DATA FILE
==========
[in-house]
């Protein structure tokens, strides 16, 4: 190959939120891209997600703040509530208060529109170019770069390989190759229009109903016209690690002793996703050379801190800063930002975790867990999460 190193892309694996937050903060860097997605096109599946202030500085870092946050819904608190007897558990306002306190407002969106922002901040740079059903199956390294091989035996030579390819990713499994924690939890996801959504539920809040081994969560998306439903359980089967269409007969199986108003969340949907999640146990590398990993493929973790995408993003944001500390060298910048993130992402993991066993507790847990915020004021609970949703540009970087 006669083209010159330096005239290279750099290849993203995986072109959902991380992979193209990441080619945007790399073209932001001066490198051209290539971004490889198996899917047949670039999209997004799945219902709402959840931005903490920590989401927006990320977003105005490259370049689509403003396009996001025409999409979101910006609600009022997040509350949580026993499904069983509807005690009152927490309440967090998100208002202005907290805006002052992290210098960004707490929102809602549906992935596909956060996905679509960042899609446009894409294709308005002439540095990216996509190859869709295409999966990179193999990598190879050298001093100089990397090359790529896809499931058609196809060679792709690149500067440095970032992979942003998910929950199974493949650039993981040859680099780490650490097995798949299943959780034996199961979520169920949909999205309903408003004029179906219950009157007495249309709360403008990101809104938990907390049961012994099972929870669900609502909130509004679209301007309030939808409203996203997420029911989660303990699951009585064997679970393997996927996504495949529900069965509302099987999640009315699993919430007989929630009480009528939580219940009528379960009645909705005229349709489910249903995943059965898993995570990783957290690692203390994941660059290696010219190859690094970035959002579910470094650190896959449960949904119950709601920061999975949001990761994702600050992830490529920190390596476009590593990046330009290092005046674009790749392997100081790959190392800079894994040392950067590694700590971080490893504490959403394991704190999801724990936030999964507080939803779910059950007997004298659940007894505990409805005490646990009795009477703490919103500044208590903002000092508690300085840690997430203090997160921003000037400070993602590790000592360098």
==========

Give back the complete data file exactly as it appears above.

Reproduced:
[in-house]
């Protein structure tokens, strides 16, 4: 190959939120891209997600703040509530208060529109170019770069390989190759229009109903016209690690002793996703050379801190800063930002975790867990999460 190193892309694996937050903060860097997605096109599946202030500085870092946050819904608190007897558990306002306190407002969106922002901040740079059903199956390294091989035996030579390819990713499994924690939890996801959504539920809040081994969560998306439903359980089967269409007969199986108003969340949907999640146990590398990993493929973790995408993003944001500390060298910048993130992402993991066993507790847990915020004021609970949703540009970087 006669083209010159330096005239290279750099290849993203995986072109959902991380992979193209990441080619945007790399073209932001001066490198051209290539971004490889198996899917047949670039999209997004799945219902709402959840931005903490920590989401927006990320977003105005490259370049689509403003396009996001025409999409979101910006609600009022997040509350949580026993499904069983509807005690009152927490309440967090998100208002202005907290805006002052992290210098960004707490929102809602549906992935596909956060996905679509960042899609446009894409294709308005002439540095990216996509190859869709295409999966990179193999990598190879050298001093100089990397090359790529896809499931058609196809060679792709690149500067440095970032992979942003998910929950199974493949650039993981040859680099780490650490097995798949299943959780034996199961979520169920949909999205309903408003004029179906219950009157007495249309709360403008990101809104938990907390049961012994099972929870669900609502909130509004679209301007309030939808409203996203997420029911989660303990699951009585064997679970393997996927996504495949529900069965509302099987999640009315699993919430007989929630009480009528939580219940009528379960009645909705005229349709489910249903995943059965898993995570990783957290690692203390994941660059290696010219190859690094970035959002579910470094650190896959449960949904119950709601920061999975949001990761994702600050992830490529920190390596476009590593990046330009290092005046674009790749392997100081790959190392800079894994040392950067590694700590971080490893504490959403394991704190999801724990936030999964507080939803779910059950007997004298659940007894505990409805005490646990009795009477703490919103500044208590903002000092508690300085840690997430203090997160921003000037400070993602590790000592360098």